I noticed something else when it comes to banners. There are two decals that cars carry, one is the Sprint Cup Series decal, and above that is a NASCAR Race Car decal. When the windshield banner is a special design, the NASCAR decal is a matching design. Let’s look at that Brad Keselowski Memorial Day scheme again. Notice the decal just above the Sprint Cup Series decal? It is a star with NASCAR written on it. Now let’s look at Brad’s car from the Brickyard 400. The NASCAR decal is a simpler, more plain design. This is Kevin Harvick’s car with the green banner. Notice the NASCAR decal…it matches the banner. Why is this important for the Chase schemes? Well because whoever came up with this idea felt the need to give the Chase drivers special NASCAR decals. 16 drivers get yellow decals, the rest get silver. I’m reminded of the Star-bellied Sneetches in this situation…the second time that reference has been made in regard to sports uniforms this year.

I’m really wondering how much more NASCAR can over-complicate this, I really am. Why not add yellow wheels and yellow spoilers? I’m amazed that NASCAR could mess this up they way they did. Get rid of the yellow spoilers and NASCAR decals, and I wouldn’t have a problem with it, but too much salt spoils the soup…every time.

The SCCA Set

jonesBy David G. Firestone

I’ve been getting off track(pun intended) lately, and I’m gonna get back to basics. I’ve been wanting to do an article on a set like this for a while. I bought a set of items used by one driver at the same time, namely a driver suit, driving gloves, shoes, goggles, and arm restraints worn at the same time by a driver by the name of Jim Jones, an SCCA racer in the late 1970’s through the late 1980s. He was a weekend warrior who raced for the love of racing. In the late 1980’s he raced a Pontiac Trans Am and was sponsored by Boston-based Nimrod Press.jones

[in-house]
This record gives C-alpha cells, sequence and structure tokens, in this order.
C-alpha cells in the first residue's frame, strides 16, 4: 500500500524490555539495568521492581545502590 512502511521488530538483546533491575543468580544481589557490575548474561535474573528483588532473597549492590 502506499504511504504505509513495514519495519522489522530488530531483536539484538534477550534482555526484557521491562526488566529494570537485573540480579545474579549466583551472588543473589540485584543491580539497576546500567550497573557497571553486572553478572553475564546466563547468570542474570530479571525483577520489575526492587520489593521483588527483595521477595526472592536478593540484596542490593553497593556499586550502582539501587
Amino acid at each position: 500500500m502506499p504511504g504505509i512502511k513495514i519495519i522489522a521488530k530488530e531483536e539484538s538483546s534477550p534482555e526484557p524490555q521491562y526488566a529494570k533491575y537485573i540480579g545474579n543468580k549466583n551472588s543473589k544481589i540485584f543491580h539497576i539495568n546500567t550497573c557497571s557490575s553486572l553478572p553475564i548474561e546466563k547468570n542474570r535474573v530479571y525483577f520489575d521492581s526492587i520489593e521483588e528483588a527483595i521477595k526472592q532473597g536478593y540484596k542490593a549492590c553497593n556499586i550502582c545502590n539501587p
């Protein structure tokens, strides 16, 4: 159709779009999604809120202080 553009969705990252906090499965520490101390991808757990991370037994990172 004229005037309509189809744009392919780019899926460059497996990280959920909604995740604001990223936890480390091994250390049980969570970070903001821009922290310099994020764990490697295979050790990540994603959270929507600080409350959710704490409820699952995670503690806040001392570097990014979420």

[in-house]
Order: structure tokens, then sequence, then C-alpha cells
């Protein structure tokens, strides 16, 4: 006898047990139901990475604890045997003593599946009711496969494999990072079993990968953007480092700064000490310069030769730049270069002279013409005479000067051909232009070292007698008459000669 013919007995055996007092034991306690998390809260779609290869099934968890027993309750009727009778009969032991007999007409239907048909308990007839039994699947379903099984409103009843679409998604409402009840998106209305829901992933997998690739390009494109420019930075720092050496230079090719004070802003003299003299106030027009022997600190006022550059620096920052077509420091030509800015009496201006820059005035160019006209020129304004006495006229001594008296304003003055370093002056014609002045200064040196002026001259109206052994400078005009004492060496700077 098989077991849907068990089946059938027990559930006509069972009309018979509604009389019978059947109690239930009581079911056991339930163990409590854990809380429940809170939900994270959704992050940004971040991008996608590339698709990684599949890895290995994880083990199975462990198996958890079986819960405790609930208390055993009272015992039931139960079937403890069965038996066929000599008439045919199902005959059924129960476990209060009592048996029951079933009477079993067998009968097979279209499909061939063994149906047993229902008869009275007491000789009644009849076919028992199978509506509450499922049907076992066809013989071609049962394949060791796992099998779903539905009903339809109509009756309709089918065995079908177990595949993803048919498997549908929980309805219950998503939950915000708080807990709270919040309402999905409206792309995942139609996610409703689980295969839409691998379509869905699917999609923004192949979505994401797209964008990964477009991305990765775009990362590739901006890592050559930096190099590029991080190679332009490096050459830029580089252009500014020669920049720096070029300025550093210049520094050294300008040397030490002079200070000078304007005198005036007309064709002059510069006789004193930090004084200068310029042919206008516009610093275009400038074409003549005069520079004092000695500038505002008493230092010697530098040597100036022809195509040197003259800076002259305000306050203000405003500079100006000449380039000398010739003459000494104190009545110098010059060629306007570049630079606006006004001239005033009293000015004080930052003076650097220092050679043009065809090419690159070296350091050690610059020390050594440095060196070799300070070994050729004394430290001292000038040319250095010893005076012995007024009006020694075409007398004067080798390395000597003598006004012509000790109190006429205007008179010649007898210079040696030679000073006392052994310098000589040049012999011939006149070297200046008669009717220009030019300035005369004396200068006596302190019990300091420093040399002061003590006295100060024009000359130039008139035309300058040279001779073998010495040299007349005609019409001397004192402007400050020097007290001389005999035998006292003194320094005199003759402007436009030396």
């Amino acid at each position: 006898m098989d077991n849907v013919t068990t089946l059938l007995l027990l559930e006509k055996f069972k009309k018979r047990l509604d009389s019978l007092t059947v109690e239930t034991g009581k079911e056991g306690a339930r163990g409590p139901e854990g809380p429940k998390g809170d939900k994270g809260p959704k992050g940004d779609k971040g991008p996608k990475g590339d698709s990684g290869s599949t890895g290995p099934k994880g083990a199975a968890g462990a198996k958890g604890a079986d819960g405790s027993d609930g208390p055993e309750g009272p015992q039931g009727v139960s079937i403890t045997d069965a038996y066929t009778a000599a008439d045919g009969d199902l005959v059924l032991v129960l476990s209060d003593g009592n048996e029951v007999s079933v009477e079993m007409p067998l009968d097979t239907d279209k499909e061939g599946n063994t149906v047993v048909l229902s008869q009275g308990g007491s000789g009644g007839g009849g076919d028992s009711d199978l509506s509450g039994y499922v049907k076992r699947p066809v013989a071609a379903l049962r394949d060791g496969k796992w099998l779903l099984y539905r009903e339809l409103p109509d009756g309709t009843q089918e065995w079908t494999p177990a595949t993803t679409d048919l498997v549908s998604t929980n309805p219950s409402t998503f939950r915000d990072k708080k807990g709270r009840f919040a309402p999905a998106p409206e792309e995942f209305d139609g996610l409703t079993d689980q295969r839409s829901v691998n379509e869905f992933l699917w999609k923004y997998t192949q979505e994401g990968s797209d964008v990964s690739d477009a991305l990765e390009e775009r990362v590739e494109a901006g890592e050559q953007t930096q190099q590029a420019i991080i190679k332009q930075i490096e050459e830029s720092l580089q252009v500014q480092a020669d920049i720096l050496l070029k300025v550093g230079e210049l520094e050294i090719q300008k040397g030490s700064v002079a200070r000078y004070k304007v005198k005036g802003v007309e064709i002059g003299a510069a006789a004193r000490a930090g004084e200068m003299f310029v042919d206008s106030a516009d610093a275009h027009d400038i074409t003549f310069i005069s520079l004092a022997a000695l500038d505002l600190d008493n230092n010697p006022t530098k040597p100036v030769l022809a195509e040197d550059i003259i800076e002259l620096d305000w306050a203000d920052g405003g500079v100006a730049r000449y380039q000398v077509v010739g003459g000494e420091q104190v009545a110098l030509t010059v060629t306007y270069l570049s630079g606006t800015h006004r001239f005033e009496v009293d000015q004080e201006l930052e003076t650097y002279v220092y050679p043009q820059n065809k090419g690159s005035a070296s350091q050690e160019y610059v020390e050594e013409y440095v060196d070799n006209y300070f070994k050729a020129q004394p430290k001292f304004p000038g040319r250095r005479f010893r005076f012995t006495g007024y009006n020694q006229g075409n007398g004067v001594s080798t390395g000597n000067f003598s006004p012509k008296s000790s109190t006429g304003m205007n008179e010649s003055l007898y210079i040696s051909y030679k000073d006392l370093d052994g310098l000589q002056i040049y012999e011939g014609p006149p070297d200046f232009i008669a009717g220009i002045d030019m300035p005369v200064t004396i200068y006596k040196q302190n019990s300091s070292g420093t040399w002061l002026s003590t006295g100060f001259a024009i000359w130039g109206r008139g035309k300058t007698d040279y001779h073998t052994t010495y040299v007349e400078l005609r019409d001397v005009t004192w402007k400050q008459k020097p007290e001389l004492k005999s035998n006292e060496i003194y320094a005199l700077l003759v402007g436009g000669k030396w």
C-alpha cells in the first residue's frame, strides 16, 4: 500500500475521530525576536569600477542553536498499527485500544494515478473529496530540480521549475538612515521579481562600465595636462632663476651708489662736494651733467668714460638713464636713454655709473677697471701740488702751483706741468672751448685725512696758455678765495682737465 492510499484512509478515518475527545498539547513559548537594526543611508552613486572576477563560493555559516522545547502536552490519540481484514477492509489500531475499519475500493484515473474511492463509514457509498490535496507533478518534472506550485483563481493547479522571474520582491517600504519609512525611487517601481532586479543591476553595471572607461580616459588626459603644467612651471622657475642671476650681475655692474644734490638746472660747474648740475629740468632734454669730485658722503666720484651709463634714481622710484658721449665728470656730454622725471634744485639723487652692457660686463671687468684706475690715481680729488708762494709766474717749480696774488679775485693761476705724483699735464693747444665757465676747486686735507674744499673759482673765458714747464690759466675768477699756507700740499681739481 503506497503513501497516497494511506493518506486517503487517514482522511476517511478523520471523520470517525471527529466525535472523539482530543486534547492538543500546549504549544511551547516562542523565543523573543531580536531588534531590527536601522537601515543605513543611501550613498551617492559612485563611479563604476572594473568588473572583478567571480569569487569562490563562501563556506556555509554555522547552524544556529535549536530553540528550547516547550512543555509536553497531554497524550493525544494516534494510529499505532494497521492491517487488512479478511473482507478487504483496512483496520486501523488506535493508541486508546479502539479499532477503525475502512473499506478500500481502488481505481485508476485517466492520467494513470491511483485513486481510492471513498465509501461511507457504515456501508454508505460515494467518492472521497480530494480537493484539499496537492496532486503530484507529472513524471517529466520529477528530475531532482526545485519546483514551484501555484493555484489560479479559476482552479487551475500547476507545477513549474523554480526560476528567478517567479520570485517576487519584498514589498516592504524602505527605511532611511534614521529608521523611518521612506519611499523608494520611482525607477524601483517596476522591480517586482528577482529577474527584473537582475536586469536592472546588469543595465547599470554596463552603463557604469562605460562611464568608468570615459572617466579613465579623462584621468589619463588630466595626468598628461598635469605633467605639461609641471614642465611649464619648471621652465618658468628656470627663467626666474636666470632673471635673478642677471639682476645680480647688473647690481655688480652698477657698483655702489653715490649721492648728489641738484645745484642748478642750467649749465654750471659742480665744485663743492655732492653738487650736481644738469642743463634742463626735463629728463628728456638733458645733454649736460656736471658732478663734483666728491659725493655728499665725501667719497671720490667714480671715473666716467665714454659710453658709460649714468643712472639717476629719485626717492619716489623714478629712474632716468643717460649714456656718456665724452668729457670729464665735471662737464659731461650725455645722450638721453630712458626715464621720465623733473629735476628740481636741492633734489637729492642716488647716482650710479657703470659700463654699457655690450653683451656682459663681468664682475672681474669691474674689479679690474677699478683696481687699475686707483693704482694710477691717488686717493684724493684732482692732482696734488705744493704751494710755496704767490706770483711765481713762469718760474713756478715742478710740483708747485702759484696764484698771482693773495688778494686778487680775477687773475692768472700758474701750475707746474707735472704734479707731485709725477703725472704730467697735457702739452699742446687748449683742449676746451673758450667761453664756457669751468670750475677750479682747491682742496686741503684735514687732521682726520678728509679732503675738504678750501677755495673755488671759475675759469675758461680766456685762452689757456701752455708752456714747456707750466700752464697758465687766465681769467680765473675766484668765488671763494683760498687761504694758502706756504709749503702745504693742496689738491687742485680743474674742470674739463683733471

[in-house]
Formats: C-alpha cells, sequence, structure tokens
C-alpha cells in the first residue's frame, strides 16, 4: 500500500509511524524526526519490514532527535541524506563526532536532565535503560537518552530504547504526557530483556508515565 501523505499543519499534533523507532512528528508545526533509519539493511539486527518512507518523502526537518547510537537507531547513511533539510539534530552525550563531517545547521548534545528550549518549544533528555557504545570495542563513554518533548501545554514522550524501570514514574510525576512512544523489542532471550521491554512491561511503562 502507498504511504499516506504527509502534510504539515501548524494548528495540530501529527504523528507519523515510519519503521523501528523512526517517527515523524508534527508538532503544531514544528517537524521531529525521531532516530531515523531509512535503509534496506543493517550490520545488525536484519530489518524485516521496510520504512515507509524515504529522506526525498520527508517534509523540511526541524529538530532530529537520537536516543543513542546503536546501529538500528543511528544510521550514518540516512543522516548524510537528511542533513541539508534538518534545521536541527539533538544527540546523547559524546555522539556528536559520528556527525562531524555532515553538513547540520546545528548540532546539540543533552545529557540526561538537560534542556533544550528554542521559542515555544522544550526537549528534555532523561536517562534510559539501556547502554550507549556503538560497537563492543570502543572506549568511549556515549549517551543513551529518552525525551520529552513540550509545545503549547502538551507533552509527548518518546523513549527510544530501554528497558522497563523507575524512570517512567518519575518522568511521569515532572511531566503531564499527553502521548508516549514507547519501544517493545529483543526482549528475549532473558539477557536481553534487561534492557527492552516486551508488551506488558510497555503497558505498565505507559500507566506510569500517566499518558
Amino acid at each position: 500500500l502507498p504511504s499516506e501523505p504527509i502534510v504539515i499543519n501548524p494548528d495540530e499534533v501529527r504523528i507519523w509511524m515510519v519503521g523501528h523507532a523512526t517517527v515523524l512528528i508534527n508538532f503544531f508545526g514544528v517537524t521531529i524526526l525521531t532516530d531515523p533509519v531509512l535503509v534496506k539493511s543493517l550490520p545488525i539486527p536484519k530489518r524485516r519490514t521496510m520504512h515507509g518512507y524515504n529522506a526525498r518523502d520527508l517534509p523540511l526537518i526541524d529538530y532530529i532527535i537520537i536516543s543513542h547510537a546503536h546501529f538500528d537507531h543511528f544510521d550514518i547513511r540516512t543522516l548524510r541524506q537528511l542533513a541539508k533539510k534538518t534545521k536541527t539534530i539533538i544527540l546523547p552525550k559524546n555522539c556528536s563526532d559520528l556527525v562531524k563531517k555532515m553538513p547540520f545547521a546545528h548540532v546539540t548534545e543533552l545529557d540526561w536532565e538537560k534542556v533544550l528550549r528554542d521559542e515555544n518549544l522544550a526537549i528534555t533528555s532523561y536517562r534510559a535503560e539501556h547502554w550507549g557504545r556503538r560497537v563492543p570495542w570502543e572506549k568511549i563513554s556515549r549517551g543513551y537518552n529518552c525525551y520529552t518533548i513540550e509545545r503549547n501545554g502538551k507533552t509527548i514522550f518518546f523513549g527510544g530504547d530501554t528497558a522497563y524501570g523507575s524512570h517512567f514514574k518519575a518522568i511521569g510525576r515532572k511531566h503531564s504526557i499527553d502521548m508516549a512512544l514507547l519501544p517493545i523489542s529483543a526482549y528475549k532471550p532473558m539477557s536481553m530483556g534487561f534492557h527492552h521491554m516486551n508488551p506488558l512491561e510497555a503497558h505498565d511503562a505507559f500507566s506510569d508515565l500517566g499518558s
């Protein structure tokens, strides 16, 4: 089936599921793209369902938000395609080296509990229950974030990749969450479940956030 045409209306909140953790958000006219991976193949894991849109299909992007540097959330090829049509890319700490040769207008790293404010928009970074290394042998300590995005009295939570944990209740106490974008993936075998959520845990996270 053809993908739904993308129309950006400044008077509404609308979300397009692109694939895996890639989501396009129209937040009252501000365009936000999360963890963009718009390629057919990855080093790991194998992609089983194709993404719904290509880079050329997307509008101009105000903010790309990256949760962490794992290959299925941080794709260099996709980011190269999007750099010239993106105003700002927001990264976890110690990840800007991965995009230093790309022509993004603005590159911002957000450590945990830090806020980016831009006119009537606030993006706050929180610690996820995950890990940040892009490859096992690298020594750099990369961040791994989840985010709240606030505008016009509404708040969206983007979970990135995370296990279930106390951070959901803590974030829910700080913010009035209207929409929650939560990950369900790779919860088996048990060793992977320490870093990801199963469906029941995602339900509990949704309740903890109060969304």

The first and most prominent item is this driver suit. It was worn by Jones in the 1980’s, and is black with red safety stripes and a quilt pattern.jones jonesb The suit shows a nice amount of wear. There are a number of small sponsor patches on the chest and it has a blood type indication sewn into the suit under the number. jones-rchest jones-lchestThis is so that in the event of a very severe accident, the hospital can know quickly what blood type Jones is and get him a transfusion. You also often see this on motorcycle helmets. The shoulders have safety straps, the sleeves have safety stripes in red, and the old school SIMPSON RACE PRODUCTS patch on the sleeve. jones-rshoulder jones-rsleeve1 jones-rsleeve2 jones-lshoulder jones-lsleeve1 jones-lsleeve2The belt,jones-belt legs,jones-legs and back jones-bhave no decoration to speak of.  There is a small tear just above the belt.jones-wearThe second item is a pair of Worth racing gloves. jones-gloves-1The gloves show a large amount of wear, with the Worth racing logo damaged on both gloves, and the padding on the gloves is highly soiled.jones-gloves-2 jones-gloves-3 jones-gloves-4 jones-gloves-5 jones-gloves-6 jones-gloves-7 jones-gloves-8 jones-gloves-9

The third item is a pair of Simpson racing shoes, jones-shoes-1which show a decent amount of wear. I love the fact that the inside of the shoes is neon yellow, whereas the outside of the shoes are all black.jones-shoes-2 jones-shoes-3 jones-shoes-4 jones-shoes-5

The third and fourth items are pairs of goggles. The first is a French pair of Bolle goggles, which show a decent amount of wear. jones-goggles1-1 jones-goggles1-2 jones-goggles1-3 jones-goggles1-4 jones-goggles1-5The second pair is an Italian pair of Carerra goggles, which also show a large amount of wear.jones-goggles2-1 jones-goggles2-2 jones-goggles2-3 jones-goggles2-4 jones-goggles2-5 These were from a time when drivers wore helmets that mandated goggles. Even full-faced helmets needed goggles.

The last item is a pair of arm restraints. Many racing series mandate these to prevent arm injuries that occur from crashes when the drivers are in restricted driver cockpit. This particular pair of restraints were made by Auto Pro, and show a decent amount of use.jones-arm-1 jones-arm-2

Now we move on to…

TAILGATING TIME!

This week, I’m gonna share my recipe for Dave’s Nitro Burning Ribs.  These ribs are easy to prepare and have a unique sauce.  I like to use a Siracha Stout barbeque sauce for my ribs.  So, without further ado, the rib recipe!

INGREDIENTS:

For the ribs:

1 tablespoon cumin

1 tablespoon paprika

1 tablespoon granulated garlic

1 tablespoon granulated onion

1 tablespoon chili powder

1 tablespoon brown sugar

2 tablespoons kosher salt

1 teaspoon cayenne pepper

1 teaspoon black pepper

1 teaspoon white pepper

3 racks baby back ribs, about 5 pounds